Other alternatives in the plan include elk birth control and releasing a limited number of wolves in the park. Biologist Johnson said the wolves’ biggest benefit would be keeping the elk on the run so they wouldn’t graze too much in one spot.

More than 100 years ago, there were no elk in the park. They were eliminated late in the 19th century by unregulated hunting.

An Estes Park civic club rallied a couple years before the park was created in 1915 to restore elk to the area by relocating them from other areas. With wolves wiped out by hunting and government extermination, elk flourished. The park controlled the size of the herd by moving some elk to other areas and culling by federal and state wildlife officers.

The herd started expanding in the late 1960s when National Park Service philosophy began relying on natural processes — predators, weather, hunting outside parks — to manage wildlife.

Environmentalists see the restoration of wolves to the area as the best answer and one that has worked in Yellowstone National Park.

Yellowstone’s elk herd grew largely unchecked in part because of the loss of most predators. That changed when wolves were released there in 1995.

“The Park Service has a mandate to restore and protect natural ecological processes,” said Rob Edward of Sinapu, a Boulder-based group that advocates restoration of wolves in the southern Rockies.

The Colorado Division of Wildlife has its own preference: using licensed hunters rather than federal employees or contractors to shoot the elk. State officials say hunters would do it for free and use the meat.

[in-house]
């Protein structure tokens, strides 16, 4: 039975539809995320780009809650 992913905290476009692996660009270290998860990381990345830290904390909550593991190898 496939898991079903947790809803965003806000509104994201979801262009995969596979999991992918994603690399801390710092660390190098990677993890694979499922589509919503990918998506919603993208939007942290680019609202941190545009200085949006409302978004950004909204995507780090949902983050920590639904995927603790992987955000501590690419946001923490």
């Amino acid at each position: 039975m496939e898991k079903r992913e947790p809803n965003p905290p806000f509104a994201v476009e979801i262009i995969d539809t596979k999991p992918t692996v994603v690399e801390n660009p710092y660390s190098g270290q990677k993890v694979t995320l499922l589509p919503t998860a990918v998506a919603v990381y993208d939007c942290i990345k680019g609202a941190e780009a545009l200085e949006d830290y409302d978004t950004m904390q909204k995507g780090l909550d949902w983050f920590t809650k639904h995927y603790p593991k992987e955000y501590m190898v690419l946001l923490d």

The idea also has gained bipartisan support in Congress. Rep. Mark Udall, D-Colo., Sen. Wayne Allard, R-Colo., and Sen. Byron Dorgan, D-N.D., have sponsored bills authorizing the two parks in their states to allow hunters to thin elk herds.

By Judith Kohler, Associated Press (click here for original article).

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One response to “Rocky Mountain National Park to release elk reduction strategy this summer

  1. Robert Hoskins

    I need to make a brief correction to this article. In Wyoming’s Grand Teton National Park, which occupies much of northern Jackson Hole, elk hunting is allowed only in the area east of the Snake River; it is still banned west of the Snake. This situation reflects a compromise in the 1950 Congressional act that expanded the Park to its current size. That compromise was demanded by the State of Wyoming, which claimed that expanding the Park would abrogate the State’s authority to manage “state-owned” elk in Jackson Hole. Allowing hunting east of the Snake was a sop to Wyoming’s emotional distress at losing partial control of the Jackson Elk Herd to the feds. As it is, hunting in the Park is strictly controlled and from the standpoint of a hunter, it is not very satisfying.